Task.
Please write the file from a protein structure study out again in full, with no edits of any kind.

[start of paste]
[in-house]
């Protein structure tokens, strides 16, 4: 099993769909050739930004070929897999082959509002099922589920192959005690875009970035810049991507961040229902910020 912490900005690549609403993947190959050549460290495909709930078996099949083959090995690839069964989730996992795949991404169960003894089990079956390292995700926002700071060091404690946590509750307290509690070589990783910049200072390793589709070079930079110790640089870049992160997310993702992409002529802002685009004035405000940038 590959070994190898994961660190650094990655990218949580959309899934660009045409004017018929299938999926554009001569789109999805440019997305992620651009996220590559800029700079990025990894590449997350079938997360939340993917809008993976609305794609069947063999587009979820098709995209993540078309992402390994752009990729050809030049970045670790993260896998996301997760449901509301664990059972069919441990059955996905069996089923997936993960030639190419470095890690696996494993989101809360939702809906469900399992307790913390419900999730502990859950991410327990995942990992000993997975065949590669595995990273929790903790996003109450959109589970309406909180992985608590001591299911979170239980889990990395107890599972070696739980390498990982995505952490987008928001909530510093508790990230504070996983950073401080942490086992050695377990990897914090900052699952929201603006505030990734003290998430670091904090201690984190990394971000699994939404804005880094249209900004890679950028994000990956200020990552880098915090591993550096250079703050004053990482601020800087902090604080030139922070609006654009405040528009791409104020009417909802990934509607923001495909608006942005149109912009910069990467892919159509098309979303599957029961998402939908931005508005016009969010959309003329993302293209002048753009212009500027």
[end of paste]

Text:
[in-house]
């Protein structure tokens, strides 16, 4: 099993769909050739930004070929897999082959509002099922589920192959005690875009970035810049991507961040229902910020 912490900005690549609403993947190959050549460290495909709930078996099949083959090995690839069964989730996992795949991404169960003894089990079956390292995700926002700071060091404690946590509750307290509690070589990783910049200072390793589709070079930079110790640089870049992160997310993702992409002529802002685009004035405000940038 590959070994190898994961660190650094990655990218949580959309899934660009045409004017018929299938999926554009001569789109999805440019997305992620651009996220590559800029700079990025990894590449997350079938997360939340993917809008993976609305794609069947063999587009979820098709995209993540078309992402390994752009990729050809030049970045670790993260896998996301997760449901509301664990059972069919441990059955996905069996089923997936993960030639190419470095890690696996494993989101809360939702809906469900399992307790913390419900999730502990859950991410327990995942990992000993997975065949590669595995990273929790903790996003109450959109589970309406909180992985608590001591299911979170239980889990990395107890599972070696739980390498990982995505952490987008928001909530510093508790990230504070996983950073401080942490086992050695377990990897914090900052699952929201603006505030990734003290998430670091904090201690984190990394971000699994939404804005880094249209900004890679950028994000990956200020990552880098915090591993550096250079703050004053990482601020800087902090604080030139922070609006654009405040528009791409104020009417909802990934509607923001495909608006942005149109912009910069990467892919159509098309979303599957029961998402939908931005508005016009969010959309003329993302293209002048753009212009500027």